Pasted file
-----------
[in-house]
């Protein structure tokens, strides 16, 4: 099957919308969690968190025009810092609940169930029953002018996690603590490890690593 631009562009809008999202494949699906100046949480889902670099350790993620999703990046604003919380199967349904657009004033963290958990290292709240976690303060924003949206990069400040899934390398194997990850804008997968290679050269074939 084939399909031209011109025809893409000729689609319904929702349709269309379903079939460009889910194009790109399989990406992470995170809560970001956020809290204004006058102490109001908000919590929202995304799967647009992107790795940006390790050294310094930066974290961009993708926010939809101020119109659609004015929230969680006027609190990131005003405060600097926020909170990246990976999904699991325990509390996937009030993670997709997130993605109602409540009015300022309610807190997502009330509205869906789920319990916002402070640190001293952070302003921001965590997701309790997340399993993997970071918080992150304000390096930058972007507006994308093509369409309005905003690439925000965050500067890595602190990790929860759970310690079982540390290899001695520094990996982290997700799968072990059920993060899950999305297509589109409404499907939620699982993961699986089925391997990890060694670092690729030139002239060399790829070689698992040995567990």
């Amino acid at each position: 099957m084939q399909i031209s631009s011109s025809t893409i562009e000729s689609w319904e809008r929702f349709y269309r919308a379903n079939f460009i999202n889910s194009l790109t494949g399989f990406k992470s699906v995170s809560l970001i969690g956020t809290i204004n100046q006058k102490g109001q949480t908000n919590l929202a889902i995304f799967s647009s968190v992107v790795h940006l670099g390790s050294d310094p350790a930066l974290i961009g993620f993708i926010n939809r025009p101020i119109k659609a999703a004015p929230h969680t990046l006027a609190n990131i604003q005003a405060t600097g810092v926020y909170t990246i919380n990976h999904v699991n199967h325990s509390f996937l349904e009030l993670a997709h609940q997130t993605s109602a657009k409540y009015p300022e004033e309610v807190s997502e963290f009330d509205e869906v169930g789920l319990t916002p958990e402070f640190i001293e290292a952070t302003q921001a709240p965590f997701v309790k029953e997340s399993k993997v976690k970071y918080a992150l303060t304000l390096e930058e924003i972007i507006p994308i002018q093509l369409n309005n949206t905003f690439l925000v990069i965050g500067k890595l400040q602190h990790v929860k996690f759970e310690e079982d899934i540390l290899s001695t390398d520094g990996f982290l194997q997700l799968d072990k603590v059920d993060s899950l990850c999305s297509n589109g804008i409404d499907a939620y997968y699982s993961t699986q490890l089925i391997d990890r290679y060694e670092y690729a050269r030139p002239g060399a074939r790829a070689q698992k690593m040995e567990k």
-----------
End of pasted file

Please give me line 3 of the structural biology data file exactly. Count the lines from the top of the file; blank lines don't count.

């Amino acid at each position: 099957m084939q399909i031209s631009s011109s025809t893409i562009e000729s689609w319904e809008r929702f349709y269309r919308a379903n079939f460009i999202n889910s194009l790109t494949g399989f990406k992470s699906v995170s809560l970001i969690g956020t809290i204004n100046q006058k102490g109001q949480t908000n919590l929202a889902i995304f799967s647009s968190v992107v790795h940006l670099g390790s050294d310094p350790a930066l974290i961009g993620f993708i926010n939809r025009p101020i119109k659609a999703a004015p929230h969680t990046l006027a609190n990131i604003q005003a405060t600097g810092v926020y909170t990246i919380n990976h999904v699991n199967h325990s509390f996937l349904e009030l993670a997709h609940q997130t993605s109602a657009k409540y009015p300022e004033e309610v807190s997502e963290f009330d509205e869906v169930g789920l319990t916002p958990e402070f640190i001293e290292a952070t302003q921001a709240p965590f997701v309790k029953e997340s399993k993997v976690k970071y918080a992150l303060t304000l390096e930058e924003i972007i507006p994308i002018q093509l369409n309005n949206t905003f690439l925000v990069i965050g500067k890595l400040q602190h990790v929860k996690f759970e310690e079982d899934i540390l290899s001695t390398d520094g990996f982290l194997q997700l799968d072990k603590v059920d993060s899950l990850c999305s297509n589109g804008i409404d499907a939620y997968y699982s993961t699986q490890l089925i391997d990890r290679y060694e670092y690729a050269r030139p002239g060399a074939r790829a070689q698992k690593m040995e567990k």